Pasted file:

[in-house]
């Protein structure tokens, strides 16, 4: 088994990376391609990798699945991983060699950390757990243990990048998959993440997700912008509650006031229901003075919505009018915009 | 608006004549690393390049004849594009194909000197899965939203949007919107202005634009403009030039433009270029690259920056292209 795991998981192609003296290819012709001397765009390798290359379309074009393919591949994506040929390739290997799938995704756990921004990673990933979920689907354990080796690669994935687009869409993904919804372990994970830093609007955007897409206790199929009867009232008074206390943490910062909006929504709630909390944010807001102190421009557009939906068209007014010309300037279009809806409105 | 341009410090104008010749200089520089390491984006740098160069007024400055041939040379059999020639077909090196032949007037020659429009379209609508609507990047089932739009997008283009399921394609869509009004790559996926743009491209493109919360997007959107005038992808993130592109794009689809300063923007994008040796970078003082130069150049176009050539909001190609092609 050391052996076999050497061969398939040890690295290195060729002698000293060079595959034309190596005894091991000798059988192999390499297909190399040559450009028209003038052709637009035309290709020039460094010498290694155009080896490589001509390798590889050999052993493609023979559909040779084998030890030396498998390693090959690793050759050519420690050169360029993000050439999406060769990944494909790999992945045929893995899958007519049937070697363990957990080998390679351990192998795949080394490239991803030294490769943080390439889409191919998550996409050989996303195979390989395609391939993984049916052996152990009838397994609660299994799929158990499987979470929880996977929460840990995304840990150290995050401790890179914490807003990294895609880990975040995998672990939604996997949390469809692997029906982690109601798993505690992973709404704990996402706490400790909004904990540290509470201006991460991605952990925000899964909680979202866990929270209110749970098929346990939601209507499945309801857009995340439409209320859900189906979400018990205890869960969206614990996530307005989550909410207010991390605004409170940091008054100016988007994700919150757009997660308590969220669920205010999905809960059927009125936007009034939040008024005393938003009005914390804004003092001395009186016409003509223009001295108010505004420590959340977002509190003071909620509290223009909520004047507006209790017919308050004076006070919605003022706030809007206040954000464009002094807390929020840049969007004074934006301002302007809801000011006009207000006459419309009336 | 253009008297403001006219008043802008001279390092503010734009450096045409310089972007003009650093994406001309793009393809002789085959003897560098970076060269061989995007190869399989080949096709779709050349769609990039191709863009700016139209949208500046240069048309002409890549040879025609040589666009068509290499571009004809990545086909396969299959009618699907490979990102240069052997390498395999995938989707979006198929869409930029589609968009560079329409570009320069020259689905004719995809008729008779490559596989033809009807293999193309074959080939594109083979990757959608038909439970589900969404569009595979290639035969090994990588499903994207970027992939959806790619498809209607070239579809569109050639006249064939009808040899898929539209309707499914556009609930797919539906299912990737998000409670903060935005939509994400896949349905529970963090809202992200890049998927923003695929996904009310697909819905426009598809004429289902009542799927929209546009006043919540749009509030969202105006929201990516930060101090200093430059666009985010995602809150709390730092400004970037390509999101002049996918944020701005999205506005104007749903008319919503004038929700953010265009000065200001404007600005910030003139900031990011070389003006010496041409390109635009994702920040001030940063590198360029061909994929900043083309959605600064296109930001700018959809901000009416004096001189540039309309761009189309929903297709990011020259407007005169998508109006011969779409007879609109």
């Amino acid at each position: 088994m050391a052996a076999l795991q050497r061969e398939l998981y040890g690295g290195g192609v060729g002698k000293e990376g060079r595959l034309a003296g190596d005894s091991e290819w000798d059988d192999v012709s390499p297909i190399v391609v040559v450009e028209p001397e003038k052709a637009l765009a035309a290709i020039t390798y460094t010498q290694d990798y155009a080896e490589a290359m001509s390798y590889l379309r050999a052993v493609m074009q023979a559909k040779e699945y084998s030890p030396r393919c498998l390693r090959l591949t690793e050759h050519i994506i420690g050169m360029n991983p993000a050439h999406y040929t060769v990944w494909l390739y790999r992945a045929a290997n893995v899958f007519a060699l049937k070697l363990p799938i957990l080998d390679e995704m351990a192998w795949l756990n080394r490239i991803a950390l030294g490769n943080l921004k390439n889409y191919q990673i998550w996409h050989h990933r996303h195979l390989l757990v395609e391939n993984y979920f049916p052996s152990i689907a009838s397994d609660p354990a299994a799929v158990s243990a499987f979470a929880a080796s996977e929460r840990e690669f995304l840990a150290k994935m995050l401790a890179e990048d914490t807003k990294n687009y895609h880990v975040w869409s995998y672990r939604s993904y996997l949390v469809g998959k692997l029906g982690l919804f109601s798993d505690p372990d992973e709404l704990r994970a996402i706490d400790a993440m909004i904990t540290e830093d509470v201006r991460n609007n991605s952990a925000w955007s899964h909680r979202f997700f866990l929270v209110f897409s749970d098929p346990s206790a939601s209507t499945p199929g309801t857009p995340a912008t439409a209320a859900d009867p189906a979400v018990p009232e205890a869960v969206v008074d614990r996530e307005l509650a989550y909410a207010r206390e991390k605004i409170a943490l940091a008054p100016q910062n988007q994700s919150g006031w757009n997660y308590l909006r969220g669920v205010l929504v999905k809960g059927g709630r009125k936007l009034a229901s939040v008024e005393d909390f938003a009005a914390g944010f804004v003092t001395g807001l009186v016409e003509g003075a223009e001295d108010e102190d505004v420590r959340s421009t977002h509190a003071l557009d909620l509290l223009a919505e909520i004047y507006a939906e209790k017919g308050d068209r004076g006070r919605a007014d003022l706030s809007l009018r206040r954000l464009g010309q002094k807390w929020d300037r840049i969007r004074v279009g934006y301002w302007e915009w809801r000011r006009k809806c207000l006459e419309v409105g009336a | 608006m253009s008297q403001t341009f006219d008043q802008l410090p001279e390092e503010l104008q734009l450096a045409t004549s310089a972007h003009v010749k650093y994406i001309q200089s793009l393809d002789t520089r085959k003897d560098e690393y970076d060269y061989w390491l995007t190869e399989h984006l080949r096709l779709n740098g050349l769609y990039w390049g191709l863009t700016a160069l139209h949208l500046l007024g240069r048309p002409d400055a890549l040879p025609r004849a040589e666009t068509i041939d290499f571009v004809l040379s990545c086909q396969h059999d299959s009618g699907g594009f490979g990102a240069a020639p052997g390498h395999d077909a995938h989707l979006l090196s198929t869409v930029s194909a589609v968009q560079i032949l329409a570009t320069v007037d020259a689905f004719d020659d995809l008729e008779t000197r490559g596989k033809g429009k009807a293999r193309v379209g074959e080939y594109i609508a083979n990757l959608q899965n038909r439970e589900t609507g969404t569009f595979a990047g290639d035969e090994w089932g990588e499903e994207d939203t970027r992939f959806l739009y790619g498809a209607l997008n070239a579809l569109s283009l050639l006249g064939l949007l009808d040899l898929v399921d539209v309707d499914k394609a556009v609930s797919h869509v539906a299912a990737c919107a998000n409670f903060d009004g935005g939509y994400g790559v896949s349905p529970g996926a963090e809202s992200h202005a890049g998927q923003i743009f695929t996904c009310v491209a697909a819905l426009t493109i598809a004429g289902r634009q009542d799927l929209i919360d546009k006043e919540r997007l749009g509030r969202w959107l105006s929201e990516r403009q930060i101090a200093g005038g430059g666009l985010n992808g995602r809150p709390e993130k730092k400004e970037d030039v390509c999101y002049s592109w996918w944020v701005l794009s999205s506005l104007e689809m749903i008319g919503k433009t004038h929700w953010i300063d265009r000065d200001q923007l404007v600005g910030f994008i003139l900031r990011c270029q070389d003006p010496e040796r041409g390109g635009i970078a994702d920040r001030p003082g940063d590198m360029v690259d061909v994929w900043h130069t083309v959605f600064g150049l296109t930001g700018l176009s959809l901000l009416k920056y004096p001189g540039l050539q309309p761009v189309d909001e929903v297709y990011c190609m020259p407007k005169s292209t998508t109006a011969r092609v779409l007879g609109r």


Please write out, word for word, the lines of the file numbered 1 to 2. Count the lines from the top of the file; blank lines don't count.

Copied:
[in-house]
């Protein structure tokens, strides 16, 4: 088994990376391609990798699945991983060699950390757990243990990048998959993440997700912008509650006031229901003075919505009018915009 | 608006004549690393390049004849594009194909000197899965939203949007919107202005634009403009030039433009270029690259920056292209 795991998981192609003296290819012709001397765009390798290359379309074009393919591949994506040929390739290997799938995704756990921004990673990933979920689907354990080796690669994935687009869409993904919804372990994970830093609007955007897409206790199929009867009232008074206390943490910062909006929504709630909390944010807001102190421009557009939906068209007014010309300037279009809806409105 | 341009410090104008010749200089520089390491984006740098160069007024400055041939040379059999020639077909090196032949007037020659429009379209609508609507990047089932739009997008283009399921394609869509009004790559996926743009491209493109919360997007959107005038992808993130592109794009689809300063923007994008040796970078003082130069150049176009050539909001190609092609 050391052996076999050497061969398939040890690295290195060729002698000293060079595959034309190596005894091991000798059988192999390499297909190399040559450009028209003038052709637009035309290709020039460094010498290694155009080896490589001509390798590889050999052993493609023979559909040779084998030890030396498998390693090959690793050759050519420690050169360029993000050439999406060769990944494909790999992945045929893995899958007519049937070697363990957990080998390679351990192998795949080394490239991803030294490769943080390439889409191919998550996409050989996303195979390989395609391939993984049916052996152990009838397994609660299994799929158990499987979470929880996977929460840990995304840990150290995050401790890179914490807003990294895609880990975040995998672990939604996997949390469809692997029906982690109601798993505690992973709404704990996402706490400790909004904990540290509470201006991460991605952990925000899964909680979202866990929270209110749970098929346990939601209507499945309801857009995340439409209320859900189906979400018990205890869960969206614990996530307005989550909410207010991390605004409170940091008054100016988007994700919150757009997660308590969220669920205010999905809960059927009125936007009034939040008024005393938003009005914390804004003092001395009186016409003509223009001295108010505004420590959340977002509190003071909620509290223009909520004047507006209790017919308050004076006070919605003022706030809007206040954000464009002094807390929020840049969007004074934006301002302007809801000011006009207000006459419309009336 | 253009008297403001006219008043802008001279390092503010734009450096045409310089972007003009650093994406001309793009393809002789085959003897560098970076060269061989995007190869399989080949096709779709050349769609990039191709863009700016139209949208500046240069048309002409890549040879025609040589666009068509290499571009004809990545086909396969299959009618699907490979990102240069052997390498395999995938989707979006198929869409930029589609968009560079329409570009320069020259689905004719995809008729008779490559596989033809009807293999193309074959080939594109083979990757959608038909439970589900969404569009595979290639035969090994990588499903994207970027992939959806790619498809209607070239579809569109050639006249064939009808040899898929539209309707499914556009609930797919539906299912990737998000409670903060935005939509994400896949349905529970963090809202992200890049998927923003695929996904009310697909819905426009598809004429289902009542799927929209546009006043919540749009509030969202105006929201990516930060101090200093430059666009985010995602809150709390730092400004970037390509999101002049996918944020701005999205506005104007749903008319919503004038929700953010265009000065200001404007600005910030003139900031990011070389003006010496041409390109635009994702920040001030940063590198360029061909994929900043083309959605600064296109930001700018959809901000009416004096001189540039309309761009189309929903297709990011020259407007005169998508109006011969779409007879609109």